I am ignorant of; but do Thou behold, and do according to thy mercy. Smite or heal! Depress or raise me up! I adore all thy purposes without knowing them."

(3.) l — We remark again, that the unrestrained action of the principle under consideration is inconsistent, to a considerable extent at least, with that degree of religious retirement, and with that inward and outward silence, which have so close a connection with the growth of the inward life. It cannot reasonably be expected, when we consider the natural results in the case, that men, who indulge an excessive curiosity, will find time to be much alone with God, or that they will be possessed of that "quietness of spirit," which the Bible has pronounced to be of great price. On the contrary, they are necessarily compelled to pay the heavy penalty of their unchastened eagerness of spirit, by being withdrawn from the inward to the outward, and by finding it easier and sweeter to their perverted tastes to indulge in the attractions and excitements of the world, than to commune with the calmness and purity of the God of peace.

(4.) — But this is not all. The evil, which we are considering, strikes still more directly at the life of religion in the soul. The man, who indulges in excessive curiosity, makes this indulgence, in other words, his love of some new thing, his IDOL. The tyranny, which the love of news exercises over him, is as strong and as terrible, as the tyranny, which the love of his possessions exercises over the mind of the miser. And it is not too much to say of him, that he worships NEWS as really and as strongly, as other men worship MONEY. And how can we suppose, that the love of God, which is inconsistent with the inordinate love of every thing else, can take up its residence in a heart that is in this situation?

We trust that none will pervert these important views. The principle of curiosity is one of the most important and powerful principles of our nature. But it varies in its exercise. Sometimes, it must be admitted, it is too weak. At other times it so increases in strength as not only to be inordinately active and strong, but so much so as to assume almost a diseased or morbid character. The doctrine, therefore, which we propose, is nothing more nor less than this, viz.: That this powerful and important principle should be properly regulated. It ought to be as strictly and carefully brought to the test of supreme rectitude, as any other internal principle, such as the love of society, or the natural desire of esteem, or of happiness. We are bound, as seekers or professors of holiness, to pray for direction in what we shall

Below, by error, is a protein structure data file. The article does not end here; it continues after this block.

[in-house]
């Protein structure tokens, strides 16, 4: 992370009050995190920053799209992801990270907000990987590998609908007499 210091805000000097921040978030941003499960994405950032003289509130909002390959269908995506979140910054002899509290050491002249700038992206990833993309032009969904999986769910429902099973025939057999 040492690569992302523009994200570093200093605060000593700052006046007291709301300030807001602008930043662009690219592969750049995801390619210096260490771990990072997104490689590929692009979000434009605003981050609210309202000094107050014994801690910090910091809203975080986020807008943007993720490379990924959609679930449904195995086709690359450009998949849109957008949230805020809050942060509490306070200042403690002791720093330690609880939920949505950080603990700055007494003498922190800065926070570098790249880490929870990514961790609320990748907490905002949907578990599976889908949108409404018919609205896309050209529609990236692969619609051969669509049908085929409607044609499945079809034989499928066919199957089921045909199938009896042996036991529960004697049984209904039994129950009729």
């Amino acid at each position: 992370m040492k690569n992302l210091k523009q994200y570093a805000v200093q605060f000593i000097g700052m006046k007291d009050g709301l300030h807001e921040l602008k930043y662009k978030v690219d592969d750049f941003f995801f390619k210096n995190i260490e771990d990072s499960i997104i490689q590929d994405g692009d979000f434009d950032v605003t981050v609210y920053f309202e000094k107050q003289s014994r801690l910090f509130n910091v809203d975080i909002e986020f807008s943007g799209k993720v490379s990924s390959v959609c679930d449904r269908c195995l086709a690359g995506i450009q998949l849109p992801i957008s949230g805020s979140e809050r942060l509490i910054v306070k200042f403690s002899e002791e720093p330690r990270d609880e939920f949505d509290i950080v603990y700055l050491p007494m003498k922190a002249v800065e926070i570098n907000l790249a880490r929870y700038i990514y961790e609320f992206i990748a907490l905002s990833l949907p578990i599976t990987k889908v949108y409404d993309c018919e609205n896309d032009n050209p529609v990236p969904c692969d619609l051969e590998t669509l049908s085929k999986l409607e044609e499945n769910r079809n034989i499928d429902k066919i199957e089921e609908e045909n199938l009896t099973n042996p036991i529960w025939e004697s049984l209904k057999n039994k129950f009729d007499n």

know, as much as we are to pray for direction in what we shall do. And unless this rule is constantly and devoutly observed, no person is at liberty to indulge the belief, that he is acceptable with God.

Let us not forget the awful lesson, which stands written in the early records of our fallen race. When our first parent, under the instigations of Satan, who declared to her that she should be as gods, "knowing good and evil," beheld the fruit of the forbidden tree, as
desirable to make one wise, she took it and did eat. How much better, we may well exclaim, in view of an event attended with such melancholy results, is ignorance with holiness, than knowledge with transgression! — Knowing, then, the dangers, generally so little understood and so little suspected, of an unrestrained and unhallowed curiosity, may we go to the great Teacher, who will never guide us wrong. The language of our blessed Savior is, "LEARN OF ME, for I am meek and lowly in heart, and ye shall find rest to your souls." We need not fear that he will consign us to any ignorance which is really unprofitable. It is true, He will not, like the great enemy of our race, direct to the pursuit of any form of knowledge which will involve us in destruction; but he will encourage us in the pursuit of true knowledge. It is given to the people of Christ, in his own cheering expressions, "to know the mysteries of the kingdom of heaven." And while, under the guidance of the Holy Spirit, they will be permitted to become acquainted with all those forms of secular knowledge which are truly desirable and proper, the great subjects of their thoughts and inquiries will be the truths and mysteries of the heavenly kingdom. And thus grace and peace shall be multiplied to them, "through the knowledge of God and of Jesus our Lord."